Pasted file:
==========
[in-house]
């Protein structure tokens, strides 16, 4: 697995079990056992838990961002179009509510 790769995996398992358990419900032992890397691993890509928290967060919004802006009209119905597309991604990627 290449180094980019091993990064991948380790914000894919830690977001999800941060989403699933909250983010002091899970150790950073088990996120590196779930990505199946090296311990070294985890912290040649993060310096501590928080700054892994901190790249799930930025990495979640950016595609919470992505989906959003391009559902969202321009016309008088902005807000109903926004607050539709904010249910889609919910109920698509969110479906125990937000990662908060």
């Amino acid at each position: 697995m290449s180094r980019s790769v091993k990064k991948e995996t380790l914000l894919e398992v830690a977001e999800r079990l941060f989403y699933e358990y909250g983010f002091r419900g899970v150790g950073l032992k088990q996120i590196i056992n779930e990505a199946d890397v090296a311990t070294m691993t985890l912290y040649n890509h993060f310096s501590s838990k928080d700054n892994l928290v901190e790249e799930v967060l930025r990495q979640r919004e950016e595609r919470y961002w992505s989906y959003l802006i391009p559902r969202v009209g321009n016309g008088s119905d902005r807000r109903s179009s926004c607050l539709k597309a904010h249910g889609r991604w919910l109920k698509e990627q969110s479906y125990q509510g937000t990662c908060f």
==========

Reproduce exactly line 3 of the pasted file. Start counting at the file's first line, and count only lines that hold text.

């Amino acid at each position: 697995m290449s180094r980019s790769v091993k990064k991948e995996t380790l914000l894919e398992v830690a977001e999800r079990l941060f989403y699933e358990y909250g983010f002091r419900g899970v150790g950073l032992k088990q996120i590196i056992n779930e990505a199946d890397v090296a311990t070294m691993t985890l912290y040649n890509h993060f310096s501590s838990k928080d700054n892994l928290v901190e790249e799930v967060l930025r990495q979640r919004e950016e595609r919470y961002w992505s989906y959003l802006i391009p559902r969202v009209g321009n016309g008088s119905d902005r807000r109903s179009s926004c607050l539709k597309a904010h249910g889609r991604w919910l109920k698509e990627q969110s479906y125990q509510g937000t990662c908060f």